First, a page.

If the call to perfection, Jesus’s ethical call for us to serve and bless and love all of those around us, is bound up with the notion of being able to express that love not only despite but indeed through abasement, powerlessness, weakness, and acceptance, then–I think, at least–the image of a willfully chosen, struggled-with-and-triumphantly-accomplished Atonement can never truly capture what our Savior accomplished for us. We need, much more than Gethsemane, to focus on where Jesus was defeated; where God Himself was beaten, wounded, and murdered, for all humankind. No other could descend so low; consequently, no other could ever provide such grace, such service, to all the rest of us who still, as fallen mortals, pray selfishly and stand defiantly and insist on maintaining our (ridiculously pathetic) power and pride. So taking up the cross–symbolically and otherwise–becomes a way to make oneself beholden to one’s indebtedness, to acknowledge the weak and humiliating end which made and sill makes a new beginning for us all.
Douglas Davies, an Anglican priest, wrote a book some years ago with thoughtfully explored, among other things, Mormon approaches to the idea of Atonement, and its concomitant idea of God’s grace, that which enables us all to stand in the shadow of the cross and continually strive to be perfect in God’s eyes, however often we (inevitably) fail. At one point in the book he observes: “In Gethsemane…in the LDS preexistence, Christ is the clear and decisive voice, accepting his heavenly father’s will for the benefit of others. He is the proactive Christ….[while on] Calvary, by contrast, Christ becomes more passive, led, mocked, crucified and killed. The logic of LDS discourse on atonement is grounded in this self-commitment to affliction, and not in an abject passivity as a sacrifice upon whom death is wrought” (pg. 49). David Paulsen and Cory Walker thoughtfully reviewed Davies’s book for FARMS, and acknowledged the force of many of his insights, but also took issue with the case that he built for Mormon thought on the Atonement as something overwhelmingly concerned with choice and affirmation, rather than sacrifice and submission. They argue, among other things, that the common Mormon reluctance to use the Cross as a symbol has no theological grounding in Mormon revelations and official statements whatsoever, but is really just a historical accident of where and when Mormon religious culture began to flourish. More importantly, they insist that while the Cross is not mentioned in our sacrament prayers, a fuller consideration of our full sacramental liturgy “should [make it] clear that [these prayers are] a reference to Christ’s body which he laid down in death, as a sacrifice.” The sacrament, then, is our connection to the Cross, to His brokenness and death, His ultimate passive giving over of Himself to the sin of world, as a sacrifice, for our sakes. They conclude that while the language of the Cross, like the language of grace, may remain mostly “implicit” in Mormon teachings, it is there all the same. Gethsemane and Golgotha, choice and grace, prayer and Cross, together in one act of Atonement. As one great modern-day servant of God has described it, “as pertaining to this perfect atonement, wrought by the shedding of the blood of God–I testify that it took place in Gethsemane and at Golgotha, and as pertaining to Jesus Christ, I testify that he is the Son of the Living God and was crucified for the sins of the world.”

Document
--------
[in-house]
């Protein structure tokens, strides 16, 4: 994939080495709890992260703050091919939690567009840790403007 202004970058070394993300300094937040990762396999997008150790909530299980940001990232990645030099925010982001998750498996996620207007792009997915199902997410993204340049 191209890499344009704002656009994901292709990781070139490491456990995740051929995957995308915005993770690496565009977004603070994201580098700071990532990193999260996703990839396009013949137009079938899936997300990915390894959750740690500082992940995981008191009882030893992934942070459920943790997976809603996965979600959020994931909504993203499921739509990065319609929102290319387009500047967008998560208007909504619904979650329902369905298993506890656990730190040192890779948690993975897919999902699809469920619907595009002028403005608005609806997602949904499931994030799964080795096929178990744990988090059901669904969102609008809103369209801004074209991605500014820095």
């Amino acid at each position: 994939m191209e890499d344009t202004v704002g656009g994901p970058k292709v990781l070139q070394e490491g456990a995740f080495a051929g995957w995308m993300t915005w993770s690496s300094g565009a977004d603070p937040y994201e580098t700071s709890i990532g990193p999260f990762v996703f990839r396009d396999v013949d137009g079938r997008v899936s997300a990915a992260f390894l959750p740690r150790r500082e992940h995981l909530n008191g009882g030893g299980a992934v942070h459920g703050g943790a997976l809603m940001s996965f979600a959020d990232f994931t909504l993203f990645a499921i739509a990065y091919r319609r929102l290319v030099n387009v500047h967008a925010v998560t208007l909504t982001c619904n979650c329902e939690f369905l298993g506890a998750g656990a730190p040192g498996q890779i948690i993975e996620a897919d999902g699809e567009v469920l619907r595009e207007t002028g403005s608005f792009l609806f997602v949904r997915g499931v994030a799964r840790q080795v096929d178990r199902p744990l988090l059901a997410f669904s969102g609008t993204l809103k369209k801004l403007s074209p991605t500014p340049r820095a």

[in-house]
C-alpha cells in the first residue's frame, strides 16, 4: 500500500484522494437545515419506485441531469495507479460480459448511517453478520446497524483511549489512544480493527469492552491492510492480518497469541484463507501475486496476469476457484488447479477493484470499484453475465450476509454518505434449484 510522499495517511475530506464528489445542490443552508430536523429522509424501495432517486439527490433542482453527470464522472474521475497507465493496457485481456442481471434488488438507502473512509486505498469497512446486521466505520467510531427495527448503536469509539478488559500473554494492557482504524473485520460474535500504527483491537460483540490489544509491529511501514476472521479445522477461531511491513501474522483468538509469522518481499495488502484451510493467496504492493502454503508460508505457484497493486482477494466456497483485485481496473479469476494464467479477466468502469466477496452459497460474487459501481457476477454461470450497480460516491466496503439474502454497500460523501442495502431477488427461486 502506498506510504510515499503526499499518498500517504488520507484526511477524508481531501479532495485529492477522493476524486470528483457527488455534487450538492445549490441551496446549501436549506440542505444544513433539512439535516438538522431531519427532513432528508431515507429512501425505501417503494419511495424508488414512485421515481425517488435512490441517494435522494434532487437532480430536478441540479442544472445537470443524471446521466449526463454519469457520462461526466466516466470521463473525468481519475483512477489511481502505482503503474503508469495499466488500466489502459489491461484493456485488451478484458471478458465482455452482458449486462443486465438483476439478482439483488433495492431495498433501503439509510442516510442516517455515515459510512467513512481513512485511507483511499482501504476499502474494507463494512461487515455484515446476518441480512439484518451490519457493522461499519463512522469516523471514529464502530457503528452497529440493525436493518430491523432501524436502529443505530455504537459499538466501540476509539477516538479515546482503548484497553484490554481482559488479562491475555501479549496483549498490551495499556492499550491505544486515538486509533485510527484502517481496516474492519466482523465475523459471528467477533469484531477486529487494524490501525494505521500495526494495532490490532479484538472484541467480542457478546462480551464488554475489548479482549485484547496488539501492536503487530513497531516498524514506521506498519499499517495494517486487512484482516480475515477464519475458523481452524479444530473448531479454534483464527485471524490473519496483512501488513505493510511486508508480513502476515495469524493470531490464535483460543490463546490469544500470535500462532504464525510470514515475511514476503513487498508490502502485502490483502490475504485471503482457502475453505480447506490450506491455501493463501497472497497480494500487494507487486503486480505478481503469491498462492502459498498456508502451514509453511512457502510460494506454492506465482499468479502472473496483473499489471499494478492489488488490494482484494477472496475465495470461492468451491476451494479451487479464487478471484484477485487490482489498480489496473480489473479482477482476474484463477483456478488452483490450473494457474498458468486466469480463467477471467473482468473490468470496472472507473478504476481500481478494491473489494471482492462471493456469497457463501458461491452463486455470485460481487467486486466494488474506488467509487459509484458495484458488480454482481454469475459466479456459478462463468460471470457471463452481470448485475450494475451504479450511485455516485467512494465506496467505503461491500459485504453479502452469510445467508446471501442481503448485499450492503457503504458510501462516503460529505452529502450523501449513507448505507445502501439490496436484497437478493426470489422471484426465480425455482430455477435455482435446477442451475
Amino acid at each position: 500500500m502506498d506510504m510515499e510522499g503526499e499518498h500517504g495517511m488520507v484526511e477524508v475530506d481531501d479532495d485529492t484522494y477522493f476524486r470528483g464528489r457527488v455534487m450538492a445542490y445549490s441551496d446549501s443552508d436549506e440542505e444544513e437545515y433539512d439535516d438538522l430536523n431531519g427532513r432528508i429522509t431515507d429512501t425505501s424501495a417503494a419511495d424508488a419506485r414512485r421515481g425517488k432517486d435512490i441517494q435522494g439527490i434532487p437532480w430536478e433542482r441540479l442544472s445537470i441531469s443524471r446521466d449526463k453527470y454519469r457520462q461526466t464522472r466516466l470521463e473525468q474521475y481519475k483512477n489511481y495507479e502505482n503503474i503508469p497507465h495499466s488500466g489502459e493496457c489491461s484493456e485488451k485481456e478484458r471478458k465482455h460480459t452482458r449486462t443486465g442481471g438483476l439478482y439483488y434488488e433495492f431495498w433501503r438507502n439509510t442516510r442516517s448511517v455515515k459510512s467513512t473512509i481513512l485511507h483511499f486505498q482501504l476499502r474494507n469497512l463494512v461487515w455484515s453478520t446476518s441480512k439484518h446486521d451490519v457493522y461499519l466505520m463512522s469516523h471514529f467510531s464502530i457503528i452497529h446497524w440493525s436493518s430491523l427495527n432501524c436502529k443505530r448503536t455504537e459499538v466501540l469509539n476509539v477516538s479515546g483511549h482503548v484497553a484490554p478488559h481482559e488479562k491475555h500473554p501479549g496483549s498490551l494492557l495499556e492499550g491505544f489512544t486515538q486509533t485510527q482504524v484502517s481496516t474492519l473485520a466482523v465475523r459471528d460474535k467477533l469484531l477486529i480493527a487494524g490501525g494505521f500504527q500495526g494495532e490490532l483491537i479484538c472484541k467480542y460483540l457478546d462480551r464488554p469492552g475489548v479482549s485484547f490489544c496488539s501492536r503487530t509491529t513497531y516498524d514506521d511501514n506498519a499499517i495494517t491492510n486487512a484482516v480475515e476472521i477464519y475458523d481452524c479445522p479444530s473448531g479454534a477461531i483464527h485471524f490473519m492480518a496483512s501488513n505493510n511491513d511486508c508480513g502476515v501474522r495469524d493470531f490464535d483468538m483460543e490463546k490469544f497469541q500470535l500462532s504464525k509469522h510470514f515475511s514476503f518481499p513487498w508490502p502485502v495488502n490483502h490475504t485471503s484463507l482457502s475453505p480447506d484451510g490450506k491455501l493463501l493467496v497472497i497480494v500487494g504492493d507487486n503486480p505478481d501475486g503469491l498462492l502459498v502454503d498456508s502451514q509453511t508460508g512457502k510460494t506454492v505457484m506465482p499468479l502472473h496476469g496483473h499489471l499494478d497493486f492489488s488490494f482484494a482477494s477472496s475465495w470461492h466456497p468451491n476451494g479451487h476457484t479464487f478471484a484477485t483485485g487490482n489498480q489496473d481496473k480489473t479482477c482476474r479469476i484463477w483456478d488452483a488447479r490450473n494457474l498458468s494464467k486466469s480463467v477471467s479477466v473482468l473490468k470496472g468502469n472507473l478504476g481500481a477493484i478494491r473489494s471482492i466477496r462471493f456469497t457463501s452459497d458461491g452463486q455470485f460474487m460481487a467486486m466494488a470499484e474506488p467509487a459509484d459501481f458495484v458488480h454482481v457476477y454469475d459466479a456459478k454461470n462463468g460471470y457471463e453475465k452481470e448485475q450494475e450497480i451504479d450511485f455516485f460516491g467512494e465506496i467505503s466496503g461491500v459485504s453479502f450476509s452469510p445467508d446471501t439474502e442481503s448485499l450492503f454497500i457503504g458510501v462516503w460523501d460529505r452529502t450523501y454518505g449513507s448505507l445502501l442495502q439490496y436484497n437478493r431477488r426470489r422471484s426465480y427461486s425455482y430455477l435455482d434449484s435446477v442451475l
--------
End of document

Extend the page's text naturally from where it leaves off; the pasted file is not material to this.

I like this conclusion, though I suspect in some ways it is too pat. It is one thing to say that submissive weakness and responsible affirmation go hand-in-hand in salvation; it is another thing entirely to understand how to live that way. Which, perhaps, is itself simply another way of pointing out that only Jesus Christ knew how to act perfectly, while yet being acted upon. For the rest of us…well, as we make our way through the world, in the shadow of Jesus’s saving work, I suppose we have to just self-correct as necessary–and if the thought and image of the Cross provides a guide to such correction, then that is a strong enough reason, for me at least, to buck whatever opposing traditions and teachings I may encounter, and turn my eyes, and the eyes of my children, to act great act of acceptance which we all, as prideful, natural men and women, must ever be in need of learning from.
Richard John Neuhaus, the brilliant and controversial Catholic leader and writer, wrote a book before he died called Death on a Friday Afternoon, portions of which I’ve praised before, as I’ve pondered Neuhaus’s legacy and the meaning of the Christian (and my own Mormon Christian) faith. Some of his words return to me now; they may not be particularly Mormon words, but they appropriate words for today, all the same:
Atonement. At-one-ment. What was separated by an abyss of wrong has been reconciled by the deed of perfect love. What the first Adam destroyed the second Adam as restored. “Father, forgive them, for they know not what they do.” We knew not what we did when we reached for the right to name good and evil. We knew not what we did when we grabbed what we could and went off to a distant country. We knew not what we did when, in the madness of excusing ourselves, we declared God guilty. But today we have come to our senses. Today, here at the cross, our eyes are fixed on the dying derelict who is the Lord of life. We look at the one who is everything that we are and everything we are not, the one who is true man and true God. In him we, God and man, are perfectly one. At-one-ment. Here, through the cross, we have come home. Home to the truth about ourselves. Home to the truth about what God has done about what we have done. And now we know, or begin to know, why this awful, awe-filled Friday is called good.